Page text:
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Friday
Mar162012

21 Jump Street

A great comedy is hard to come by. A great film adaptation, be it of a book, graphic novel, video game or television show, is even harder to find. To find one that is both an adaptation and flat out hilarious seems impossible, but this week’s 21 Jump Street reminds us that both are possible. It takes a largely forgotten show from the late 80s/early 90s and reinvigorates it with style. It deviates from the drama of the original show, spicing things up with over-the-top humor and action cliché spoofing. Much like Bridesmaids last year, it probably won’t make many definitive December awards lists, but it should go down as one of funniest genre exercises of the year.

Schmidt (Jonah Hill) used to be a nerd. He dressed like Eminem (complete with dyed bleach blonde hair), wore braces and had no chance of getting the pretty girl in high school. Jock and fellow schoolmate, Jenko (Channing Tatum) was the exact opposite. He was a popular, good looking sports star that was loved by the ladies. Flash forward a few years and they’re both trying to become cops in the Metropolitan City Police Department. Schmidt isn’t the athletic type and Jenko isn’t brainy, so the two join forces to help each other in their weaker departments. After graduating, they become best friends and are assigned to the Jump Street division, where they go undercover posing as high school kids to find whoever is supplying a new synthetic drug called HFS before it spreads to other areas.

This new film adaptation may not sound like a funny movie, but it most certainly is. Laughs come flying from every direction in 21 Jump Street, with only the occasional lull to bring it down. It’s a buddy cop comedy, action film, parody and self-parody all in one. It specifically makes jokes at the expense of its own existence, commenting on how Hollywood is recycling old ideas hoping no one notices. It embraces old action stereotypes only to mercilessly skewer them moments later, like a late movie bit regarding explosions. For all its zaniness, the writing is sharp, a pitch perfect parody of police procedurals, undercover investigations, and typical teenage behavior. The kids in this movie, for instance, are environmentally aware and study during their free time. The normal pyramid of popularity is flipped upside down, the athletes seen as conformists and the nerds as technical and scientific wizards, able to work together with Jenko as he employs them to tap suspected drug runner Eric’s (Dave Franco) phone.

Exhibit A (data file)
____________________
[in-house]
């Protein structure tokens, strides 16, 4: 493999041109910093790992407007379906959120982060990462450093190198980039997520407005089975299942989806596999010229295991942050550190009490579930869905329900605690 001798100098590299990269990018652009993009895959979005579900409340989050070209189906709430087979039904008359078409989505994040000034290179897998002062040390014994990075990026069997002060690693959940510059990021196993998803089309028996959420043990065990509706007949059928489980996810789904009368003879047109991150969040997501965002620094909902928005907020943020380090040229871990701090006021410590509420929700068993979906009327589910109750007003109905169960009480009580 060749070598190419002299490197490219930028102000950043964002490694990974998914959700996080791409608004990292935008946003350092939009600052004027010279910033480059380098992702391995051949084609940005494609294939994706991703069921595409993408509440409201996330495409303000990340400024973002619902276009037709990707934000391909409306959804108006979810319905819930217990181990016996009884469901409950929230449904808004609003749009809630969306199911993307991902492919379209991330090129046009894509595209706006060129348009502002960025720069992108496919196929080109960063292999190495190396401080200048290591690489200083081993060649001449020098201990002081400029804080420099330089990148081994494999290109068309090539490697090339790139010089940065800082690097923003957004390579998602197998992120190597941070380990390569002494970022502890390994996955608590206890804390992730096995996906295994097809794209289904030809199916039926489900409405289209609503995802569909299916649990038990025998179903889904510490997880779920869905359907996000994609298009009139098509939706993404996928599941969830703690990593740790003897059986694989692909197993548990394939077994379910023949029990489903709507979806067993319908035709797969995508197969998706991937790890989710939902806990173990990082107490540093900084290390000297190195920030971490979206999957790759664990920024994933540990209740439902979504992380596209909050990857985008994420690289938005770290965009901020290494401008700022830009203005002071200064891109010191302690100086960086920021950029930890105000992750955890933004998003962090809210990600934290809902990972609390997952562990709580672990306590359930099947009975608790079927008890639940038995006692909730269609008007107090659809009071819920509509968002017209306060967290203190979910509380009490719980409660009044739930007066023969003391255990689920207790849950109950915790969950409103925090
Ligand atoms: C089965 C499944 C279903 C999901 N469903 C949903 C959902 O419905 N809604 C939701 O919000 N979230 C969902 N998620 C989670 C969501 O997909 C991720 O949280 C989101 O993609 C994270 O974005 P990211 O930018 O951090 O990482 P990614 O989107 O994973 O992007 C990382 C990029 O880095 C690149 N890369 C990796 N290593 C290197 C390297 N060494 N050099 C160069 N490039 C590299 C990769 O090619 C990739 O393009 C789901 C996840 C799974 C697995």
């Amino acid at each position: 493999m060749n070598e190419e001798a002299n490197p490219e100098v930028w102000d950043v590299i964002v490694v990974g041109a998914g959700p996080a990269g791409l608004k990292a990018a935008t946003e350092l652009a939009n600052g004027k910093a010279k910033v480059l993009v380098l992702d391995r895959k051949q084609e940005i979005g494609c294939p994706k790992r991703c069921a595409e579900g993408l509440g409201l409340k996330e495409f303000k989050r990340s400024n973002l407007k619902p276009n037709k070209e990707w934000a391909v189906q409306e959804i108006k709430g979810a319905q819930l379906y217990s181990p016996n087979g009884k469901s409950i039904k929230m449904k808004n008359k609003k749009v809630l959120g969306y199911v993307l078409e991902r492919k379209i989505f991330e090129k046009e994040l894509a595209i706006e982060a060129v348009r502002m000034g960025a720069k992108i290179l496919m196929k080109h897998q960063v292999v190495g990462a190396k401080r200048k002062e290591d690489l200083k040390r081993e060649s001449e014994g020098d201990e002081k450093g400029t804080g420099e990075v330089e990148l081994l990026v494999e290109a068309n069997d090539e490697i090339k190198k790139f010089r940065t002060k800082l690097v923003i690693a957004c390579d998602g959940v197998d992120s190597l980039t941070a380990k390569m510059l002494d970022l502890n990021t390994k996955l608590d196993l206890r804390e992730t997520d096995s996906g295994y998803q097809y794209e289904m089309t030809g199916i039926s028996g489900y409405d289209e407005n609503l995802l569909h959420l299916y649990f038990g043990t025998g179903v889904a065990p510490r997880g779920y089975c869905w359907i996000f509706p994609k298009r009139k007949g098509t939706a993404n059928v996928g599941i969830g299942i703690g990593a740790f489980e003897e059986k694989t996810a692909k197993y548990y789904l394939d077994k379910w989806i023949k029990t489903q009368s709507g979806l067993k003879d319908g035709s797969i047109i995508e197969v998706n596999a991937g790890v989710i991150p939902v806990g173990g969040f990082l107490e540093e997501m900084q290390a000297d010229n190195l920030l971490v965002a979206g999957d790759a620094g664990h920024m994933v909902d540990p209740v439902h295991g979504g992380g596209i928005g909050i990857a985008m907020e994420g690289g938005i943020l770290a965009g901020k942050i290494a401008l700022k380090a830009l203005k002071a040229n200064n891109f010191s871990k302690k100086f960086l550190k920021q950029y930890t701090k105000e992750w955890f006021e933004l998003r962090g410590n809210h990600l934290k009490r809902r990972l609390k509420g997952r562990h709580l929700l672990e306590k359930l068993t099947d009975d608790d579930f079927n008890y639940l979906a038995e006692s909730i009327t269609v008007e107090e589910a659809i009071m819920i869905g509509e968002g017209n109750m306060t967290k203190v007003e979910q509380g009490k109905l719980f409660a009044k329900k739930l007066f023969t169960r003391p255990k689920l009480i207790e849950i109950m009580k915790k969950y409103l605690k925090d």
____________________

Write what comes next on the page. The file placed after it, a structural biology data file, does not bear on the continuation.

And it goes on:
21 Jump Street is good, smart, vulgar fun. It has more laughs per minute than any movie in recent memory (including Bridesmaids). Much of that is due to the pairing of Jonah Hill and Channing Tatum, the latter of which has done so little in his career to impress, it would be easy to write him off here as a poor casting decision, but Tatum is spot on. His action movies may be bland and his parts as a romantic lead unconvincing, but his comedic timing is near perfect. Who knew? The only faults that come with his character are purely of the screenwriting variety, which forces him to develop a feeling of jealousy towards Schmidt for now becoming the popular one while he’s seen as the nerd, a status he’s certainly not used to. When he overhears Schmidt talking down about him, presumably for the purpose of the case, his feelings are hurt, a ridiculous and meaningless narrative progression. These dramatics don’t work and serve only to distract from what is otherwise a very funny movie.

A couple other problems drag 21 Jump Street down as well, including an awkward romance that blossoms between Schmidt and high school student, Molly (Brie Larson). Although it doesn’t go too far (at least not until the very end of the film), he’s a cop and she’s likely underage. It’s uncomfortable and unnecessary, but it’s a small oversight in an otherwise hilarious movie. Fans of the original show have every right to be skeptical of the film’s new comedic direction, but this is one of those few times where those skepticisms can be put to rest with relative ease. It’s not the most faithful adaptation in the world, but 21 Jump Street simply works.

21 Jump Street receives 4/5

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